Delivery was limited to between 8pm and 5am, with three of the beams being brought onto site each evening. A 1,000-tonne Superlift crane provided by Sarens was used to lift the beams into position at 1 m centres.
Concrete over steel
Initially the design had been a steel structure, but the heavyweight nature of the blast resistance, fire, vibration and noise insulation requirements pushed the team toward a concrete-frame solution for the encapsulation.
Steel has, however, played a major part in the structure, with the whole concrete enclosure encased in a 10 mm-thick steel sheet outer box, which acts similarly to a Faraday Cage.
This protects the equipment from external electrical fields such as lightning strikes, while also isolating that of the substation.
One section of the residential development launches directly from the concrete enclosure and is steel-framed from the fifth floor and above, but the hotel features a cast in-situ concrete frame.
Serious climate control
Thanks to the four transformers within the substation box, there are tight climate control measures in place that keep temperatures below 70 deg C.
“We have very tight acoustic standards for the development. Stopping noise and vibration have been a real focus throughout the development”
Patrick Egan, United House
This does however mean that 1.2 m-diameter fans have been installed to provide airflow through the building.
These huge fans can create challenges managing the acoustic requirements of the building, but the team has put in attenuation systems including louvres at the base of the outer walls, which baffle any noise.
“We have very tight acoustic standards for the development,” Mr Egan says. “The specification is very heavy on that. Stopping noise and vibration have been a real focus throughout the development.”
With its one-off substation encapsulation and innovative use of the Thames to deliver its renewable energy strategy, residents of the Kingston Heights development are set to benefit from a proximity to the river.
UK ‘first’ in green power
Mike Spenser-Morris is a force of nature. The director of NHP Leisure Developments oozes enthusiasm and is glowing in his belief in the water-source heat pump that will provide heating and cooling to the scheme.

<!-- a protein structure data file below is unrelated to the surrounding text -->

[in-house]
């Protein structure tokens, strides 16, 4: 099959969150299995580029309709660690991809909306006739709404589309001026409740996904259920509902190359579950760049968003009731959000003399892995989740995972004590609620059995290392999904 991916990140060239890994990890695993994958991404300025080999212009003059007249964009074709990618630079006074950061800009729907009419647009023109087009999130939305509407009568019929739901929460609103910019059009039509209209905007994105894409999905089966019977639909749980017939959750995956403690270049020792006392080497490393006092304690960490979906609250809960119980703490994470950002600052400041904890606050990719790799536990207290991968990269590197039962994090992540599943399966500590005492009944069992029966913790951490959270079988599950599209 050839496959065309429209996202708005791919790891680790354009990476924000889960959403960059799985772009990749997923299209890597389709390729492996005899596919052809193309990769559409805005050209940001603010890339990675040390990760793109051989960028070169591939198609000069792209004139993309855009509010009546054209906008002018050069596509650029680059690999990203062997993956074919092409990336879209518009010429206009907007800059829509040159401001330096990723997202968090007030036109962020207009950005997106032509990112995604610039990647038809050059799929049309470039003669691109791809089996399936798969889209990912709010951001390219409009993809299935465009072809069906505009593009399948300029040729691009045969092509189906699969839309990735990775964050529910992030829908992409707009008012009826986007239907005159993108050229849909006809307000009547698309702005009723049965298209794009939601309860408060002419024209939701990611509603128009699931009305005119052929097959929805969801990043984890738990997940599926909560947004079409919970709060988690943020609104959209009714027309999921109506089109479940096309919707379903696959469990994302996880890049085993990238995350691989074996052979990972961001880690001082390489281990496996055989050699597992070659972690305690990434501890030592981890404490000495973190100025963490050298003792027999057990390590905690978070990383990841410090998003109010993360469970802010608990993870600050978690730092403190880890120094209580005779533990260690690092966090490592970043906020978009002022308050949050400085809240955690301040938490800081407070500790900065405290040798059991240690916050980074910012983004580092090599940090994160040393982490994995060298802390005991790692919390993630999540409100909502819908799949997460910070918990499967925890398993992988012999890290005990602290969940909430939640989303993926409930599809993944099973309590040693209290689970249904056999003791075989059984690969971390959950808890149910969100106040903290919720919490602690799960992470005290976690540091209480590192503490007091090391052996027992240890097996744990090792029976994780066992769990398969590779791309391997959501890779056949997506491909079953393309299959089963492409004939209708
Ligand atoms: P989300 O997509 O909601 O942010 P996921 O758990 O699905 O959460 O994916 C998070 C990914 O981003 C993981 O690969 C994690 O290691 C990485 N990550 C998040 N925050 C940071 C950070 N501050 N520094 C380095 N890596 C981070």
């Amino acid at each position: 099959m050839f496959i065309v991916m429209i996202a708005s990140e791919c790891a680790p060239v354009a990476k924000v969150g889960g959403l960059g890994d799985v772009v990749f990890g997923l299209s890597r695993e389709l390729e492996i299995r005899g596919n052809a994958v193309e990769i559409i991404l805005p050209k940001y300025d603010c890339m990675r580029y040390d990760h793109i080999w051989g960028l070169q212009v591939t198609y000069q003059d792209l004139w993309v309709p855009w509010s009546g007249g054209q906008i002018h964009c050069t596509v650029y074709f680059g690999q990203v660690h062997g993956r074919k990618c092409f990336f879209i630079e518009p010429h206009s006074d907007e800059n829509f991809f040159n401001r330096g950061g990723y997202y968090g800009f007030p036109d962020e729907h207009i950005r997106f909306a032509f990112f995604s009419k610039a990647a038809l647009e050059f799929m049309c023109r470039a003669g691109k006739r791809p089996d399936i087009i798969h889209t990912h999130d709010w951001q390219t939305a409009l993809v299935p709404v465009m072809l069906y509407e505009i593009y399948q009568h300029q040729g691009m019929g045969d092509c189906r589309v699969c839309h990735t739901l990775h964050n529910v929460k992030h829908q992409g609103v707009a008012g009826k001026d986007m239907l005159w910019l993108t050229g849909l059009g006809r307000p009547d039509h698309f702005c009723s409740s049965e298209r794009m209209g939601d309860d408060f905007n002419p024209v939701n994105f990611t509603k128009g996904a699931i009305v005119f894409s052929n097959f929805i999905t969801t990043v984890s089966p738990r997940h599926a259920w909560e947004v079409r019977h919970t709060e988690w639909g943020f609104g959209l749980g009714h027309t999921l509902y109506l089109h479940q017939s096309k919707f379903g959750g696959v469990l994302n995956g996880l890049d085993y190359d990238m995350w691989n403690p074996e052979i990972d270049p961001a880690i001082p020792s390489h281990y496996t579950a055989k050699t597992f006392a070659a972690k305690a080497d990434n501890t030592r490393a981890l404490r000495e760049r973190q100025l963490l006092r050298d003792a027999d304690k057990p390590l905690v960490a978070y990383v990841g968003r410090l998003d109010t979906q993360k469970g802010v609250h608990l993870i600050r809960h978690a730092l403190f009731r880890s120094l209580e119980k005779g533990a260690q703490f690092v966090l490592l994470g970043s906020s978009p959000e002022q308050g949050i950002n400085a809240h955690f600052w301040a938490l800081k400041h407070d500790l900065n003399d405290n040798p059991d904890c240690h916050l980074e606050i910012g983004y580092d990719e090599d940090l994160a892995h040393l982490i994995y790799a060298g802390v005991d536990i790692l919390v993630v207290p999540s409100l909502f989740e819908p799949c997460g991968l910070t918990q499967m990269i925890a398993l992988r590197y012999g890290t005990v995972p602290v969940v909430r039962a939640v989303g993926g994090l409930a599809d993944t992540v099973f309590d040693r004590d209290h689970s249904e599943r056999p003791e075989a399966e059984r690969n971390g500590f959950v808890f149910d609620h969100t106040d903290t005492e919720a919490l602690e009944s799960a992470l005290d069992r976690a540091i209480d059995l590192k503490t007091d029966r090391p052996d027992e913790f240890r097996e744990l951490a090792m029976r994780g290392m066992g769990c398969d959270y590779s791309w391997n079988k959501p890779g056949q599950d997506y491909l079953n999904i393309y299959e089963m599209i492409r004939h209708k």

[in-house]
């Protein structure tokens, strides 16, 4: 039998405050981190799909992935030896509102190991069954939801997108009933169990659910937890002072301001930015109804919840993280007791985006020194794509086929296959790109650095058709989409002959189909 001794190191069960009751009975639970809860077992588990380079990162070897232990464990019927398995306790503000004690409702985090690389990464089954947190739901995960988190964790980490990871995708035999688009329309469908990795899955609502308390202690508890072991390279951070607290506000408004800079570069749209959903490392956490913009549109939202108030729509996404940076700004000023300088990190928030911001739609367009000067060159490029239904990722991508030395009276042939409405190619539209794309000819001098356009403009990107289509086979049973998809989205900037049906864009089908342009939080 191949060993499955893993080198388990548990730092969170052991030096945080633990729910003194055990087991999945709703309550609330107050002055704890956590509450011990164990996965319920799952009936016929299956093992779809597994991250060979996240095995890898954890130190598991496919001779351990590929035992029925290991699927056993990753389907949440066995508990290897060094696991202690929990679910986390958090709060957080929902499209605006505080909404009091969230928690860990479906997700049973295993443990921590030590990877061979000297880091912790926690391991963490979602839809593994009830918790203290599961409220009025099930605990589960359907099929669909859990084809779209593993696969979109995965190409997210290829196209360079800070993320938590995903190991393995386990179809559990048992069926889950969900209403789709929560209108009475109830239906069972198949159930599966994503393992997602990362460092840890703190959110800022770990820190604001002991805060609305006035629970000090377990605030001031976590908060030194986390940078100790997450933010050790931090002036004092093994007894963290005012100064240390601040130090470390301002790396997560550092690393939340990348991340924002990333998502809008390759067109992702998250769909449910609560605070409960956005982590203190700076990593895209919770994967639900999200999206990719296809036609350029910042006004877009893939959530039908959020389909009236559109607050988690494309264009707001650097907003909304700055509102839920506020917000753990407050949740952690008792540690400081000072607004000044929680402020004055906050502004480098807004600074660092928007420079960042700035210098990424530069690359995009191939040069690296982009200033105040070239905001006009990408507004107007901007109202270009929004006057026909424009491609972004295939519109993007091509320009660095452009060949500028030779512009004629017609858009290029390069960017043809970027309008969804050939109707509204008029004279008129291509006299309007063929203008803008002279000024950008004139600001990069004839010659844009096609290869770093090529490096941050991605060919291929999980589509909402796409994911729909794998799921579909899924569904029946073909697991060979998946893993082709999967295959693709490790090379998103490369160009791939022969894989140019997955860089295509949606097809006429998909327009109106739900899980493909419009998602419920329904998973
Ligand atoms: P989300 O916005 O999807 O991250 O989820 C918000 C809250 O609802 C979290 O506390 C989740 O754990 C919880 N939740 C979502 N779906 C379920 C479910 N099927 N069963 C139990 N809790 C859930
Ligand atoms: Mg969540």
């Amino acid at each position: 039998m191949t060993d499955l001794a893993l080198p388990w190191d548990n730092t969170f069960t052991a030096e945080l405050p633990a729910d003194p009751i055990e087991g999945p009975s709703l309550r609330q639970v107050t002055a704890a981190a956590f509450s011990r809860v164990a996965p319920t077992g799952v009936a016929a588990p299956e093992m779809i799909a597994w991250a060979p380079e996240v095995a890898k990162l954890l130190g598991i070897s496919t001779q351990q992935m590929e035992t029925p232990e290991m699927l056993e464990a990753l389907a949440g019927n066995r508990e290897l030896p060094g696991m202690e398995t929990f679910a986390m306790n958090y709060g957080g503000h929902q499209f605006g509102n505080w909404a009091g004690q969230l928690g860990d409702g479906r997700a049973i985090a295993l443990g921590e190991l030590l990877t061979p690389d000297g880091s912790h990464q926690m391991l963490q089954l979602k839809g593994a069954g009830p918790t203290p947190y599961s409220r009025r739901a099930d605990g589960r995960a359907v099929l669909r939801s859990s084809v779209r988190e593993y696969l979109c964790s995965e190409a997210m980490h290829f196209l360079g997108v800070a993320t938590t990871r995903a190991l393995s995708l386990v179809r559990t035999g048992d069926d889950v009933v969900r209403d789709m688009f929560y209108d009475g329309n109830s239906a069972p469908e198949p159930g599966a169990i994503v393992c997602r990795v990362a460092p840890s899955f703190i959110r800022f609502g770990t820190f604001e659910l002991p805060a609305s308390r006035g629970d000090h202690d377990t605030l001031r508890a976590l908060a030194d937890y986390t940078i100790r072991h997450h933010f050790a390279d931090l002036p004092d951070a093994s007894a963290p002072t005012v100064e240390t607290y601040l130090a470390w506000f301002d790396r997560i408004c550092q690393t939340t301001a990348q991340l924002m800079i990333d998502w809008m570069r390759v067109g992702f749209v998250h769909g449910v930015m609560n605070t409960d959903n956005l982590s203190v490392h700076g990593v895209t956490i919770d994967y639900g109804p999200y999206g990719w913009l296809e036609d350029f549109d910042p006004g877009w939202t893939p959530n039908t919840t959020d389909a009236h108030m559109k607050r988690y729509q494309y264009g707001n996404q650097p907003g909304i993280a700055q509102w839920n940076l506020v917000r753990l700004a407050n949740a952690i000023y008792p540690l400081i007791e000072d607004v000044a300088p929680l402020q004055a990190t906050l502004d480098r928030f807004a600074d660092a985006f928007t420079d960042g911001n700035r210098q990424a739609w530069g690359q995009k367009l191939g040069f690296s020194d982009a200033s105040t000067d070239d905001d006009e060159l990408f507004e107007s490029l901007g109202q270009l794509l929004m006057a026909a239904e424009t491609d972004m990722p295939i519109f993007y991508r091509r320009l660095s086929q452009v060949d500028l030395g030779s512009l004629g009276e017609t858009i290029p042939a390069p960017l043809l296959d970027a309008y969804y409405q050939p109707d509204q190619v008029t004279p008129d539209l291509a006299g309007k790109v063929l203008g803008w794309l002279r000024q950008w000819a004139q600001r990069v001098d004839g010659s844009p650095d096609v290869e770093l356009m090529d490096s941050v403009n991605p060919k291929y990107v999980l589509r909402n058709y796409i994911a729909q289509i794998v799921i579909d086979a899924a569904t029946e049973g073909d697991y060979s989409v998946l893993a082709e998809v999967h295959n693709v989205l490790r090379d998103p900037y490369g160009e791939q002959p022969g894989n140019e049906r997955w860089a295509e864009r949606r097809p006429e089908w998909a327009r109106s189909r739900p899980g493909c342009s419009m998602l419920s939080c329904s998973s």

And well he might be. Without his drive it is unlikely that the system, which he says is the first of its type in the UK, would even have been contemplated.
“I had looked at the feasibility of using ground-source heat pumps here but they were impractical. It occurred to me that we should be making use of the river,” he says.
At 2 m below the surface, the water temperature averages around 8 to 10 deg C and never falls below 7 deg C, making it a constant source of renewable energy all year.
But after months of research, Mr Spenser-Morris had still not been able to find anyone who had carried out this sort of installation.
“We kept being told that there didn’t seem to be any reason why it would not work in principle – but the next minute people would say, ‘If it’s such a good idea why hasn’t it been done before?’” he says.
Eventually he tracked down a local authority in Japan which had commissioned a similar scheme.
Engineering giant Mitsubishi had worked on that project and Mr Spenser-Morris had been consulting with the firm in the UK over the installation of heat pumps at the development.
Following a visit to Eastern Asia, the two developed the system that has been installed at Kingston-upon-Thames.
The team has constructed a small pump house alongside a berthing dock, which once handled barges carrying coal and coke to fuel the old power station.
Here an abstraction pump system has been secured to the riverbed using a series of needle piles. Up to 150 litres of water per second are abstracted and taken through a two-stage filtration process.
Water then passes through high-efficiency heat exchangers to harvest the low-grade heat before being returned to the river.
These heat exchangers transfer this heat to an internal closed-loop water system that carries it to a plant room inside the development.
From there the water is distributed to 37 Mitsubishi Electric condensers, which boost the heat to the 45 deg C that is delivered to the apartments.
“It has taken a huge amount of time and effort to reach this point but it is definitely worth it,” Mr Spenser-Morris says.
The installation is expected to save more than 500 tonnes in CO2 emissions and is forecast to cut residents energy bills by 20 per cent.
Already the system is generating interest and has been welcomed by energy secretary Ed Davey, who labelled it a “game changer” in renewable energy provision.